Overdoses and Junkies


We’ve all been there… Toned out for another “unresponsive/unknown” call, and arrive on-scene to find a known “junkie” has “overdosed”…again. But, is this really an overdose? Or was it the patient’s intended dose, and now they are suffering the consequences of their drug of choice? I currently work in Texas, but I got my career in EMS started in the Northern Kentucky / Ohio River Valley, where heroin use and abuse is rampant. It’s so common that any unresponsive person under 50 got Narcan intranasal right away – sometimes even before getting a full set of vitals. It became almost routine to be called to the same house multiple times in a week for the same patient not breathing because of their abuse of opiates.

It got old. It was repetitive. It was demoralizing to “save” the same person multiple times in a week, seeing the old hospital bracelets and gauze from your own IV sticks, knowing full well that you would be seeing them again soon. “Saving them to die another day” is what we used to say. Not that I was bitter, I was just exhausted by the constant barrage of overdoses. I hated hearing other calls go out while I was working an overdose. I would think to myself “does that other call deserve my attention more than this so-called junkie?” This continued for years as the heroin use increased, the cost of the drug dropped, and EMS response times improved – all leading to more people overdosing, and then being brought back to life again. I got more and more frustrated, grouping all of these people together as one anonymous, drug-addicted, resource-draining class.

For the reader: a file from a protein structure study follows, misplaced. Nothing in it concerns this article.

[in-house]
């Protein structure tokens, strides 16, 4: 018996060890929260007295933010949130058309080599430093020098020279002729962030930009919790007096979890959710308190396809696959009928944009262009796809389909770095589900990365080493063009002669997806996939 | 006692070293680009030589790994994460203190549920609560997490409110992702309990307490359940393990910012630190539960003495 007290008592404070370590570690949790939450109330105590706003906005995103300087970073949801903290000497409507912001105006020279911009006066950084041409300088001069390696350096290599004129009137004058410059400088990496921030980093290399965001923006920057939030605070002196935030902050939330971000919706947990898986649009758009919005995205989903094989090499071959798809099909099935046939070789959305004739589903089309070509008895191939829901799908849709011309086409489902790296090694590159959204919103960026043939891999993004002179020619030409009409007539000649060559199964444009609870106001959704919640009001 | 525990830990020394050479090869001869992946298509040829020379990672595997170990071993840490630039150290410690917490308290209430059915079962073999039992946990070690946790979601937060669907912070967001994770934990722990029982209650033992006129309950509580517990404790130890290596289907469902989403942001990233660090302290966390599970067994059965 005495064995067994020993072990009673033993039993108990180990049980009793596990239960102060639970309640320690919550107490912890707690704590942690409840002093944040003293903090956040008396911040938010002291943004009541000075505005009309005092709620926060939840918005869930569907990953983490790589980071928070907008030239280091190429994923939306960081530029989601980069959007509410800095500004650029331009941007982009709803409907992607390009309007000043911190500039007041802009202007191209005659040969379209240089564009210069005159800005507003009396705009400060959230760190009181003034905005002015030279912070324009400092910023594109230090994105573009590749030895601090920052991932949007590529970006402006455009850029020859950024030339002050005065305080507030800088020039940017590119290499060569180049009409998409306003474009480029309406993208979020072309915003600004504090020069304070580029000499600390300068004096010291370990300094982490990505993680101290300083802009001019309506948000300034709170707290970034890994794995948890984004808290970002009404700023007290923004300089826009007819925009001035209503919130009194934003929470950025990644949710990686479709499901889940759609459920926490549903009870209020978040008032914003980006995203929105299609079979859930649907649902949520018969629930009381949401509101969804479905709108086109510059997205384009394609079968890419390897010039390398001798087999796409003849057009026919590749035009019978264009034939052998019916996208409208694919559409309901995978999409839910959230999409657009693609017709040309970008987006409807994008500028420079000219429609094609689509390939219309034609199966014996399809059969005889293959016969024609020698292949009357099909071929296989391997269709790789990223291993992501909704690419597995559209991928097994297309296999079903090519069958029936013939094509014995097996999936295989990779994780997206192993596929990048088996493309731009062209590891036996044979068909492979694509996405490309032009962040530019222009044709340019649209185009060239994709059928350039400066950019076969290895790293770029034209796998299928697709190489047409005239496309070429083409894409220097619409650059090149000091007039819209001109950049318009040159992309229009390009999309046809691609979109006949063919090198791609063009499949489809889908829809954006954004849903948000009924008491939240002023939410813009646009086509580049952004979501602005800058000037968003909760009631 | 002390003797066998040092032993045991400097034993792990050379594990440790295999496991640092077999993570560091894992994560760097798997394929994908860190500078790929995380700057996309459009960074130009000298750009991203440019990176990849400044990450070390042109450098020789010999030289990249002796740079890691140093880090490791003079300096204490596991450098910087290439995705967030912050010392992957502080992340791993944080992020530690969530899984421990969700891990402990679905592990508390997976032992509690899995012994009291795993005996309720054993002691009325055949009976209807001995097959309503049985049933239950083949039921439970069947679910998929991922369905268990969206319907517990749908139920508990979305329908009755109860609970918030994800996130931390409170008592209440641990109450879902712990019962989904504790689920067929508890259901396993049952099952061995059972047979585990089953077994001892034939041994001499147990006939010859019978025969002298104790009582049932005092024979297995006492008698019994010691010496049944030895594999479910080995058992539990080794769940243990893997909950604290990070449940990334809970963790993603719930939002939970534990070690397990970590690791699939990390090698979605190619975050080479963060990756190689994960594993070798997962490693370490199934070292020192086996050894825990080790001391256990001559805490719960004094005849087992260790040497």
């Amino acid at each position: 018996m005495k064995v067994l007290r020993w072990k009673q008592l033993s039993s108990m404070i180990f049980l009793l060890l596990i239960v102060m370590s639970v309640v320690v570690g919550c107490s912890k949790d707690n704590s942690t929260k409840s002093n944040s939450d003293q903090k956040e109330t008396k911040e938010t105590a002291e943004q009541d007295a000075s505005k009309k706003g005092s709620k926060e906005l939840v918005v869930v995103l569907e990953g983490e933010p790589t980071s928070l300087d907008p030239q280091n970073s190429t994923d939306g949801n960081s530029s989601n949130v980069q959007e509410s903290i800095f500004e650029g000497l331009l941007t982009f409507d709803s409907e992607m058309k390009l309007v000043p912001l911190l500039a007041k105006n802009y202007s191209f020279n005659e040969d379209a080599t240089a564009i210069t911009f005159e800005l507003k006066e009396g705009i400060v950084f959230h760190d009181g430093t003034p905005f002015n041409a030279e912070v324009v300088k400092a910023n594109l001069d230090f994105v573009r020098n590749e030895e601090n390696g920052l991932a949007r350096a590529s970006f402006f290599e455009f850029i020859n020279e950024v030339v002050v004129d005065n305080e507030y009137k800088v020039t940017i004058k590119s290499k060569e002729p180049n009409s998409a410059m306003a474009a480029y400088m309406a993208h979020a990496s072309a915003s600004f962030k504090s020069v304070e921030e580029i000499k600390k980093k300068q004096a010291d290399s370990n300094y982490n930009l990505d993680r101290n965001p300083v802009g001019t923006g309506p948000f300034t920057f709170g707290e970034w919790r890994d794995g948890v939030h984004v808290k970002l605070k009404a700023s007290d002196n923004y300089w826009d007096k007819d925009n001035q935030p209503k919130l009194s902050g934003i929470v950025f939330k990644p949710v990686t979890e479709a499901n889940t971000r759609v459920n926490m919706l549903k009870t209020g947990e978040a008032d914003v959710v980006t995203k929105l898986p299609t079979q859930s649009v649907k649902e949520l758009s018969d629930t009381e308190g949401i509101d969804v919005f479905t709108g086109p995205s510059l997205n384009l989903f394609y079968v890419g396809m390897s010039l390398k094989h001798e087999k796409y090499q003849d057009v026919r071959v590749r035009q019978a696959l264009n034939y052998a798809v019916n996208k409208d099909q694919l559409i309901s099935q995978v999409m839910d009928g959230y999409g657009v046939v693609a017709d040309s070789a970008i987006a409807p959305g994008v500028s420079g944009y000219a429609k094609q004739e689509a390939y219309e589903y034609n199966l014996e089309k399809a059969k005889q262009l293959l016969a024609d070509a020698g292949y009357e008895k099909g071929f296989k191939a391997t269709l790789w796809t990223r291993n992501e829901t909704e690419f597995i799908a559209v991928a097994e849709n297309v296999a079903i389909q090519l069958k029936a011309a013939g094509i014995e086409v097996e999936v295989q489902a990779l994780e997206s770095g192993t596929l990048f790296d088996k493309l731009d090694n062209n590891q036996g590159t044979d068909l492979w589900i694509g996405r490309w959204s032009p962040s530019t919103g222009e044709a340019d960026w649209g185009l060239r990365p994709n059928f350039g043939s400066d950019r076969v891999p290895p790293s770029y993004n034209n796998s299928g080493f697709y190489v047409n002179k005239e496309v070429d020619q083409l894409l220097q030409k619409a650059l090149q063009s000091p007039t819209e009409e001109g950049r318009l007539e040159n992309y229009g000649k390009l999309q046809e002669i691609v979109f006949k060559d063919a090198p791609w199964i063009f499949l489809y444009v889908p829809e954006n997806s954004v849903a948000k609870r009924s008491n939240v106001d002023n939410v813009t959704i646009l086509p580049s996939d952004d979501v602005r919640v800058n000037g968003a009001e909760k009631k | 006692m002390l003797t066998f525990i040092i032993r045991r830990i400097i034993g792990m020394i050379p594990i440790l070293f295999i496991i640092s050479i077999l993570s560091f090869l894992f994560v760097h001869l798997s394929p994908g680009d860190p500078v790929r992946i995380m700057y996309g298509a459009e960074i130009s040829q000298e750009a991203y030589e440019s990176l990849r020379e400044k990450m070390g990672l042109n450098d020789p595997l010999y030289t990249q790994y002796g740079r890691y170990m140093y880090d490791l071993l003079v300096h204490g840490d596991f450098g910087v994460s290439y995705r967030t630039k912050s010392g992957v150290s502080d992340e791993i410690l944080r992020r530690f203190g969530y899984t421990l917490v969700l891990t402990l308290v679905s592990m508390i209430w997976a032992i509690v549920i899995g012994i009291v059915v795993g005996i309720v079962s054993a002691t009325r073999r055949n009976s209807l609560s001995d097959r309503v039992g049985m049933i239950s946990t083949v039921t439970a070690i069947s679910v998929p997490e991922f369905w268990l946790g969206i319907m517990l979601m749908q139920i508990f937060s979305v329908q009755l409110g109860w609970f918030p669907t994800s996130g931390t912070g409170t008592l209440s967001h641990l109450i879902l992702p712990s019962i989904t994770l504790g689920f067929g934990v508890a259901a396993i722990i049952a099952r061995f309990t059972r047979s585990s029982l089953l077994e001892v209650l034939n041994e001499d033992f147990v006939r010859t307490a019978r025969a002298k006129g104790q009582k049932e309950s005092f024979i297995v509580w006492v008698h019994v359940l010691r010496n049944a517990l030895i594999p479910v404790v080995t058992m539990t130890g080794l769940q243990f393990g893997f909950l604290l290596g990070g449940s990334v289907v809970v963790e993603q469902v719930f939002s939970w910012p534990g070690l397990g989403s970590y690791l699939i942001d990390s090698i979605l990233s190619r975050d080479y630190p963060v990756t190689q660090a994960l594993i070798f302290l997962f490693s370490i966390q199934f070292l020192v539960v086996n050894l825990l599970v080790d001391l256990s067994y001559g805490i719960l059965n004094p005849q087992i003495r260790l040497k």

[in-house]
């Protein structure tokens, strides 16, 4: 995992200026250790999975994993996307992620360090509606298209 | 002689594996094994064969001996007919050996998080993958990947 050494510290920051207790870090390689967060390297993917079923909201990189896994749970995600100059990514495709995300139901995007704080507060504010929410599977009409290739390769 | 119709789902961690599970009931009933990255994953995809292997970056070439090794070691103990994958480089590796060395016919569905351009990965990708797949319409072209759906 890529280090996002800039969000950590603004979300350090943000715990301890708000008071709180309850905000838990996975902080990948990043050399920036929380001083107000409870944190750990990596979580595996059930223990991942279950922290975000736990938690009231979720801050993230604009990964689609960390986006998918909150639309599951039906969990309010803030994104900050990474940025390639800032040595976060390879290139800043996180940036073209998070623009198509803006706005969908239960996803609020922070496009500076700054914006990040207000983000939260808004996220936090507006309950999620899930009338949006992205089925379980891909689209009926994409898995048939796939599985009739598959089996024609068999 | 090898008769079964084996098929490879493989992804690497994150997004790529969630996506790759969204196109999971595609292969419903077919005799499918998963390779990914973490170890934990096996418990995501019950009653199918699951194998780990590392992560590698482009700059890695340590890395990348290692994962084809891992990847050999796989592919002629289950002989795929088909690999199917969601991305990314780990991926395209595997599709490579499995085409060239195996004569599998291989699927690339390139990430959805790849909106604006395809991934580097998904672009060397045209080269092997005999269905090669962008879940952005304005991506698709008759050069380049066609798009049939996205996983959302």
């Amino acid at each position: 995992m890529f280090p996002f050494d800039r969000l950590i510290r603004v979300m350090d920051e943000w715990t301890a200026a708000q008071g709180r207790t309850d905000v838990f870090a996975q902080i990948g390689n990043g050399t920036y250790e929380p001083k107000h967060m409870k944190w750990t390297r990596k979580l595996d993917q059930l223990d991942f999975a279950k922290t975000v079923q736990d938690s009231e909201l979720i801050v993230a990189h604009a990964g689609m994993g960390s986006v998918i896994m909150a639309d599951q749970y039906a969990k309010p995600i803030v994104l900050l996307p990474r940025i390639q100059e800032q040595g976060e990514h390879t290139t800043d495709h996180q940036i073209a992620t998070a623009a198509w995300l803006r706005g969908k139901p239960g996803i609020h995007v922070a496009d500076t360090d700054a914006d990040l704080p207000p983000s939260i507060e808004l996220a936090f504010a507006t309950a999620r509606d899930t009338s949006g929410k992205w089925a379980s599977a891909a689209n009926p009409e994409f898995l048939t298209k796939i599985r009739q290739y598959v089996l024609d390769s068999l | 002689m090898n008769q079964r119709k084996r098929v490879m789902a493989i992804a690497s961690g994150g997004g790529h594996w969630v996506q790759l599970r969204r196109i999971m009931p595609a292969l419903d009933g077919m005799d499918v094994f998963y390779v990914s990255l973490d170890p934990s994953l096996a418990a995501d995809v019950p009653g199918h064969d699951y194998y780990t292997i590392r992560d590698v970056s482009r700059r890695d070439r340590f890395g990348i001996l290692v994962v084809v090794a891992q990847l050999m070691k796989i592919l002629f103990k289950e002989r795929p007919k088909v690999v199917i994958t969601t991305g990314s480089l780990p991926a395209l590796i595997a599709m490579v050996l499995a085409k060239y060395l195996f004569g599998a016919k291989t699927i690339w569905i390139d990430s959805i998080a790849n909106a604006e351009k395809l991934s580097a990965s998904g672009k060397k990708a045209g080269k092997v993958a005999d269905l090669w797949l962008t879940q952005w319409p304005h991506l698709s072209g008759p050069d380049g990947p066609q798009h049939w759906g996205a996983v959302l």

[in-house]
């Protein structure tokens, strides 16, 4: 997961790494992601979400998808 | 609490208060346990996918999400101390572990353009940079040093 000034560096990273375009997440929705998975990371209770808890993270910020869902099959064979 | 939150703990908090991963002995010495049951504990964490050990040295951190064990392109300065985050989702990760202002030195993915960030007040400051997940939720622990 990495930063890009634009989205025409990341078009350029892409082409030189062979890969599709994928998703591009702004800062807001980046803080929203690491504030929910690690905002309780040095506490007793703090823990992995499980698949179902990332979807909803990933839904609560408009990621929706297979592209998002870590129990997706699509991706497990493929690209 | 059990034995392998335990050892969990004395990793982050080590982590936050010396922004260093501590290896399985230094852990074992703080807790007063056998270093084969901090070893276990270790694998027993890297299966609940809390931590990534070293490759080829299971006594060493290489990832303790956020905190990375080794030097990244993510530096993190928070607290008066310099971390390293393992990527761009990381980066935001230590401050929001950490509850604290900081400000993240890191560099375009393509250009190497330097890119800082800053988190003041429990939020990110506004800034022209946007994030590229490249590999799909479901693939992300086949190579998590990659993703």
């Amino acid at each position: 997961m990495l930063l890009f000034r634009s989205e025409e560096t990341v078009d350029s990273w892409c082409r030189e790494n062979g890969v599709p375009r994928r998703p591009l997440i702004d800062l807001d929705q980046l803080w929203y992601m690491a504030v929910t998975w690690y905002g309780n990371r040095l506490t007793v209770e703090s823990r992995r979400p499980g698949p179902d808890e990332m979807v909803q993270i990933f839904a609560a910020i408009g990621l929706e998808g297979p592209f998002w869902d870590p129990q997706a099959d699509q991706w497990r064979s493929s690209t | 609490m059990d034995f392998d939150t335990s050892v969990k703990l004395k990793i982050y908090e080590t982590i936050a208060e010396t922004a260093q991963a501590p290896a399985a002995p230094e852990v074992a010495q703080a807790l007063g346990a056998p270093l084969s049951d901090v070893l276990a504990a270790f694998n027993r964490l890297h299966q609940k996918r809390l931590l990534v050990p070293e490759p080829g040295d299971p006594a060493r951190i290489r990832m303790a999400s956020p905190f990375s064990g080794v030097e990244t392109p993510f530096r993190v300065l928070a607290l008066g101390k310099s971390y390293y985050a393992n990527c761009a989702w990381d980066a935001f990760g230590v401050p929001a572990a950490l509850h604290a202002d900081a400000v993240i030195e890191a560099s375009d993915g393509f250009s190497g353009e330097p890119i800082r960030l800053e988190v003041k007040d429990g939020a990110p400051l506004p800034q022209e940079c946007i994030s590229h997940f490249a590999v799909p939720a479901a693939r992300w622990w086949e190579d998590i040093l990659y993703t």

But then, I had a truly unique, moving, emotional experience. While at a gas pump, a former overdose patient (who I recognized but did not acknowledge until she approached me) recognized me as the medic who ran her call. She approached me and her exact words were “I was basically dead, and when I woke up again, your face was the first thing I saw and I’ve never forgotten it.”) She went on to tell me that she hasn’t touched any drugs of any kind since her OD about 6 months ago. It was a life-changing experience for her, but at the time, it was “just another heroin OD” for me. We often talk about being in the right place at the right time, and hoping to make a positive impact, but a lot of the time, certain types of calls can begin to wear even the most optimistic medic down. I feel truly honored to have bumped into this former patient, and I’m glad that I was able to help her in the brief hour or so I spent with her several months ago. I will certainly carry this interaction with me for years – it has forever changed how I feel about these types of calls.
How do you feel about drug use and abuse? Do you see a lot of these calls? Is there something more than EMS providers can be doing other than reversing the effects and transporting the patient? If we see patients multiple times, does your service offer a Mobile Integrated Health or Mobile Paramedicine program that can intervene? Are you tired of running these calls? How do you keep your spirits up, how do you make sure that even if you get frustrated, your next patient still receives the best EMS care possible? Do you have other types of calls that you seem to run “all the time”? I’d love to hear all of your comments and thoughts – leave them below!

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